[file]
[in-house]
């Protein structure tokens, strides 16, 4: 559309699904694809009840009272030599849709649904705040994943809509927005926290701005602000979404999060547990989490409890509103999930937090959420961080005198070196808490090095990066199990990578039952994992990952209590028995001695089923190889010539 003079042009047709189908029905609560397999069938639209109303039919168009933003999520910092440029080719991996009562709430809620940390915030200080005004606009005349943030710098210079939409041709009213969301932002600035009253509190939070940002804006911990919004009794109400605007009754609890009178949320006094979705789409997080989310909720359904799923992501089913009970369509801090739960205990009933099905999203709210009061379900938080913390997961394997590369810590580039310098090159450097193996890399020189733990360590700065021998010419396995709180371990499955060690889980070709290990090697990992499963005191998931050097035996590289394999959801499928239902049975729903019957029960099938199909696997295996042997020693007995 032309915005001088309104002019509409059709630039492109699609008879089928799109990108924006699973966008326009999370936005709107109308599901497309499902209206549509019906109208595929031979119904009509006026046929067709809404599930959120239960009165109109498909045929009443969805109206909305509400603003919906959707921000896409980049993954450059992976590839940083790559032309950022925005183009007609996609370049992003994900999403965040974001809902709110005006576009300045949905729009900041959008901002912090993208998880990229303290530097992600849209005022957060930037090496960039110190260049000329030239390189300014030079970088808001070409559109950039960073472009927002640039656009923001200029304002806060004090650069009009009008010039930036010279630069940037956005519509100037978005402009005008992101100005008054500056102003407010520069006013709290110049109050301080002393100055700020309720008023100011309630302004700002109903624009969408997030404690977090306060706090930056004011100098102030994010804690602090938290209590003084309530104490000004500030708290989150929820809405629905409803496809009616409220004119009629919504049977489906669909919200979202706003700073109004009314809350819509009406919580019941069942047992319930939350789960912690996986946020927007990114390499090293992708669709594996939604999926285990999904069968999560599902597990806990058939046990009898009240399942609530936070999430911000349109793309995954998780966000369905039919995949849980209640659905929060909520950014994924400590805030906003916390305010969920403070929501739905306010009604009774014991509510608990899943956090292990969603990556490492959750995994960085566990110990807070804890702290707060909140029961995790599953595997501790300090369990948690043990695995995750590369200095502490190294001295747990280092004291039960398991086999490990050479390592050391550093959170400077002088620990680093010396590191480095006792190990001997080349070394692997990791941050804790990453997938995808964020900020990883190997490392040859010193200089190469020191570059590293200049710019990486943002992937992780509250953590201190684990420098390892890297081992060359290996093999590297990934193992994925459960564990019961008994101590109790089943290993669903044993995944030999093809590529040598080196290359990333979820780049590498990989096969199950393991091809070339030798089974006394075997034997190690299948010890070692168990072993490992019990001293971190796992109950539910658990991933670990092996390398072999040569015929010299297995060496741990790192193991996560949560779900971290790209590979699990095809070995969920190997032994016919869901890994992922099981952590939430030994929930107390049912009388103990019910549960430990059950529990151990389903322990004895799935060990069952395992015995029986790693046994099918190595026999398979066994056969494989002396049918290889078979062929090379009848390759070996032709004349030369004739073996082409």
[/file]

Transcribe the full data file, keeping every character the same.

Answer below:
[in-house]
């Protein structure tokens, strides 16, 4: 559309699904694809009840009272030599849709649904705040994943809509927005926290701005602000979404999060547990989490409890509103999930937090959420961080005198070196808490090095990066199990990578039952994992990952209590028995001695089923190889010539 003079042009047709189908029905609560397999069938639209109303039919168009933003999520910092440029080719991996009562709430809620940390915030200080005004606009005349943030710098210079939409041709009213969301932002600035009253509190939070940002804006911990919004009794109400605007009754609890009178949320006094979705789409997080989310909720359904799923992501089913009970369509801090739960205990009933099905999203709210009061379900938080913390997961394997590369810590580039310098090159450097193996890399020189733990360590700065021998010419396995709180371990499955060690889980070709290990090697990992499963005191998931050097035996590289394999959801499928239902049975729903019957029960099938199909696997295996042997020693007995 032309915005001088309104002019509409059709630039492109699609008879089928799109990108924006699973966008326009999370936005709107109308599901497309499902209206549509019906109208595929031979119904009509006026046929067709809404599930959120239960009165109109498909045929009443969805109206909305509400603003919906959707921000896409980049993954450059992976590839940083790559032309950022925005183009007609996609370049992003994900999403965040974001809902709110005006576009300045949905729009900041959008901002912090993208998880990229303290530097992600849209005022957060930037090496960039110190260049000329030239390189300014030079970088808001070409559109950039960073472009927002640039656009923001200029304002806060004090650069009009009008010039930036010279630069940037956005519509100037978005402009005008992101100005008054500056102003407010520069006013709290110049109050301080002393100055700020309720008023100011309630302004700002109903624009969408997030404690977090306060706090930056004011100098102030994010804690602090938290209590003084309530104490000004500030708290989150929820809405629905409803496809009616409220004119009629919504049977489906669909919200979202706003700073109004009314809350819509009406919580019941069942047992319930939350789960912690996986946020927007990114390499090293992708669709594996939604999926285990999904069968999560599902597990806990058939046990009898009240399942609530936070999430911000349109793309995954998780966000369905039919995949849980209640659905929060909520950014994924400590805030906003916390305010969920403070929501739905306010009604009774014991509510608990899943956090292990969603990556490492959750995994960085566990110990807070804890702290707060909140029961995790599953595997501790300090369990948690043990695995995750590369200095502490190294001295747990280092004291039960398991086999490990050479390592050391550093959170400077002088620990680093010396590191480095006792190990001997080349070394692997990791941050804790990453997938995808964020900020990883190997490392040859010193200089190469020191570059590293200049710019990486943002992937992780509250953590201190684990420098390892890297081992060359290996093999590297990934193992994925459960564990019961008994101590109790089943290993669903044993995944030999093809590529040598080196290359990333979820780049590498990989096969199950393991091809070339030798089974006394075997034997190690299948010890070692168990072993490992019990001293971190796992109950539910658990991933670990092996390398072999040569015929010299297995060496741990790192193991996560949560779900971290790209590979699990095809070995969920190997032994016919869901890994992922099981952590939430030994929930107390049912009388103990019910549960430990059950529990151990389903322990004895799935060990069952395992015995029986790693046994099918190595026999398979066994056969494989002396049918290889078979062929090379009848390759070996032709004349030369004739073996082409």